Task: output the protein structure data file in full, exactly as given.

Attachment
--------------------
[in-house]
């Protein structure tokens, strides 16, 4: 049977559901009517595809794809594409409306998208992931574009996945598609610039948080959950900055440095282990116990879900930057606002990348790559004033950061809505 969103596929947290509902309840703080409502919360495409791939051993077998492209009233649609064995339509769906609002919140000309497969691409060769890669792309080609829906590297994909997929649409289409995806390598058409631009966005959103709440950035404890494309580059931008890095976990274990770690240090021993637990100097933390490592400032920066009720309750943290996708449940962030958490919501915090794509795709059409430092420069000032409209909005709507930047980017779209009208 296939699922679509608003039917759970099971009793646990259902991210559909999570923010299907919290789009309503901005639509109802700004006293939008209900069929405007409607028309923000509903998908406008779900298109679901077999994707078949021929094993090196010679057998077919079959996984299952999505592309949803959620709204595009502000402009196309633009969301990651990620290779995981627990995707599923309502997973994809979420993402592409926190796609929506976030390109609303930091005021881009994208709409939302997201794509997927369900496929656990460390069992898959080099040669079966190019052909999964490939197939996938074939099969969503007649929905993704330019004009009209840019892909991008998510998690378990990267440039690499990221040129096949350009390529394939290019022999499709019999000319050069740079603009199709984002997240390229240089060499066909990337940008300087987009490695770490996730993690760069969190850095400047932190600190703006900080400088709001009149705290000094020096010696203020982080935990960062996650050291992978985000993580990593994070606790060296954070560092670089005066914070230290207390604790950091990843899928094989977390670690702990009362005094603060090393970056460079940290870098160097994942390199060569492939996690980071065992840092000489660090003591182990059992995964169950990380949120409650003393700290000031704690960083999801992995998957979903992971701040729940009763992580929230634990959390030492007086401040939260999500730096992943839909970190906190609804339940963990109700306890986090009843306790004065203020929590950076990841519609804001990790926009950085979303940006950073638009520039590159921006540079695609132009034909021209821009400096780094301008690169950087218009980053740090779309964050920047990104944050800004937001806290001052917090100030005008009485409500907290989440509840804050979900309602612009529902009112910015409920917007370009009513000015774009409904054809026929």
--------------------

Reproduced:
[in-house]
């Protein structure tokens, strides 16, 4: 049977559901009517595809794809594409409306998208992931574009996945598609610039948080959950900055440095282990116990879900930057606002990348790559004033950061809505 969103596929947290509902309840703080409502919360495409791939051993077998492209009233649609064995339509769906609002919140000309497969691409060769890669792309080609829906590297994909997929649409289409995806390598058409631009966005959103709440950035404890494309580059931008890095976990274990770690240090021993637990100097933390490592400032920066009720309750943290996708449940962030958490919501915090794509795709059409430092420069000032409209909005709507930047980017779209009208 296939699922679509608003039917759970099971009793646990259902991210559909999570923010299907919290789009309503901005639509109802700004006293939008209900069929405007409607028309923000509903998908406008779900298109679901077999994707078949021929094993090196010679057998077919079959996984299952999505592309949803959620709204595009502000402009196309633009969301990651990620290779995981627990995707599923309502997973994809979420993402592409926190796609929506976030390109609303930091005021881009994208709409939302997201794509997927369900496929656990460390069992898959080099040669079966190019052909999964490939197939996938074939099969969503007649929905993704330019004009009209840019892909991008998510998690378990990267440039690499990221040129096949350009390529394939290019022999499709019999000319050069740079603009199709984002997240390229240089060499066909990337940008300087987009490695770490996730993690760069969190850095400047932190600190703006900080400088709001009149705290000094020096010696203020982080935990960062996650050291992978985000993580990593994070606790060296954070560092670089005066914070230290207390604790950091990843899928094989977390670690702990009362005094603060090393970056460079940290870098160097994942390199060569492939996690980071065992840092000489660090003591182990059992995964169950990380949120409650003393700290000031704690960083999801992995998957979903992971701040729940009763992580929230634990959390030492007086401040939260999500730096992943839909970190906190609804339940963990109700306890986090009843306790004065203020929590950076990841519609804001990790926009950085979303940006950073638009520039590159921006540079695609132009034909021209821009400096780094301008690169950087218009980053740090779309964050920047990104944050800004937001806290001052917090100030005008009485409500907290989440509840804050979900309602612009529902009112910015409920917007370009009513000015774009409904054809026929």